Kalamazoo Regional Psychiatric Hospital

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The Kalamazoo Psychiatric Hospital is the largest mental health institution in Michigan. It was built under the Kirkbride Plan.

History[edit]

It officially opened on 29 August 1859 under the direction of Dr. Edwin Van Deusen, although three women patients had been admitted prior to that time. The first male patient was admitted in 1860. It was originally known as the 'Michigan Asylum for the Insane' and was renamed the 'Kalamazoo State Hospital' in 1911. Its name was changed to the 'Kalamazoo Regional Psychiatric Hospital' on 1 January 1978 and in July 1995 it assumed its present designation, the 'Kalamazoo Psychiatric Hospital'. Many local residents commonly refer to it simply as the 'State Hospital'. The facility has continuously expanded and now stretches almost 1 mile (1.6 km) along Oakland Drive, which was originally known as Asylum Avenue. It is bounded by Howard Street on the south, and by the campus of Western Michigan University on the north. Almost all the original and historic buildings have been demolished and new, modern ones have been built in their place. This includes the original hospital building, which originally was covered with vines and had a more pleasant appearance.[1]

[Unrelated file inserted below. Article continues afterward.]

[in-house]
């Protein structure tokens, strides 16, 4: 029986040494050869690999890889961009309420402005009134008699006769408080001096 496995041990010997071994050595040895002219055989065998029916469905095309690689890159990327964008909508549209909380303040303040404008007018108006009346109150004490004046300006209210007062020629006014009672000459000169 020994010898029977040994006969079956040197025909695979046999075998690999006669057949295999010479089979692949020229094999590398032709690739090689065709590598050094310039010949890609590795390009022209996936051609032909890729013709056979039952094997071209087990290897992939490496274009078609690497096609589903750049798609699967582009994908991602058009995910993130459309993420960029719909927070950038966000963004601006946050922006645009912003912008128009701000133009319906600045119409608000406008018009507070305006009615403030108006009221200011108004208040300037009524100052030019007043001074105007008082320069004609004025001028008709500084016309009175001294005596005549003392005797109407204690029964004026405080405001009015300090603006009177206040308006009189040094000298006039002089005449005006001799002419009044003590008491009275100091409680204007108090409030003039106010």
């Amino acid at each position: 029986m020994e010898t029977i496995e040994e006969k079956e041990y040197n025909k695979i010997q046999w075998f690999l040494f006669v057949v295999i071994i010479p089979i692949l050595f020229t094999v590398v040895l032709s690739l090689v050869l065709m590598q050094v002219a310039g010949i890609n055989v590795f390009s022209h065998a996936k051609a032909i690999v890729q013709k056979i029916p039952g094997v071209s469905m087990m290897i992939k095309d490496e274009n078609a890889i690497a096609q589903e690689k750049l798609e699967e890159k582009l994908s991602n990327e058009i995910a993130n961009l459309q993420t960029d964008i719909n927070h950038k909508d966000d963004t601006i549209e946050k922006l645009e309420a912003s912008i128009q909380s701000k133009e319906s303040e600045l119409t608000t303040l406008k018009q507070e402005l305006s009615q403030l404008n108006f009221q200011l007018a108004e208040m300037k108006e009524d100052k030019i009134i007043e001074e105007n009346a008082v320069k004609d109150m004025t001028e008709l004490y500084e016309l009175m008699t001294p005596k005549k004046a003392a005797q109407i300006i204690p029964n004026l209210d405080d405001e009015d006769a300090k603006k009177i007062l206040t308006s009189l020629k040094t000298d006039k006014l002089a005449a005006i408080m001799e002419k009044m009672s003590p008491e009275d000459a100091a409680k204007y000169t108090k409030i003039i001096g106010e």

The water tower was designed by B.F. Stratton and was constructed in 1895 by contractor Benjamin Roe. It quickly became a local landmark and played prominently in the history of the city. In time, two working farms were opened for the care and rehabilitation of patients and were located about 3 miles (4.8 km) to the north and south of the main campus. Later, a former state tuberculosis sanatorium on Blakeslee The Kalamazoo Hospital was taken over by the hospital and utilized for the treatment and care of elderly patients.

Another landmark on the main campus is the 'gate cottage' situated near Oakland Drive at the entrance to the hospital grounds. The gatehouse is 'carpenter gothic' in style, featuring board and batten siding, a steep roof and 'gingerbread' ornamentation. The house has been furnished with Victorian furniture and serves as a museum. When first built, it was used as the porter's residence and later housed 12 women patients for a time.

Malcolm X's mother, Louise Little, was committed to the Kalamazoo State Hospital in 1938 after suffering a nervous breakdown and was not released until 1963.[2]

Cornelia B. Wilbur, an American psychiatrist and educator, was the first female medical student extern at the hospital.[3]

See also[edit]

References[edit]

  1. ^ http://www.rootsweb.ancestry.com/~asylums/kalamazoo_mi/index.html
  2. ^ Malcolm X, Autobiography, p. 21.
  3. ^  Bieber, Irving, et al. Homosexuality: A Psychoanalytic Study of Male Homosexuals. New York: Basic Books, 1962.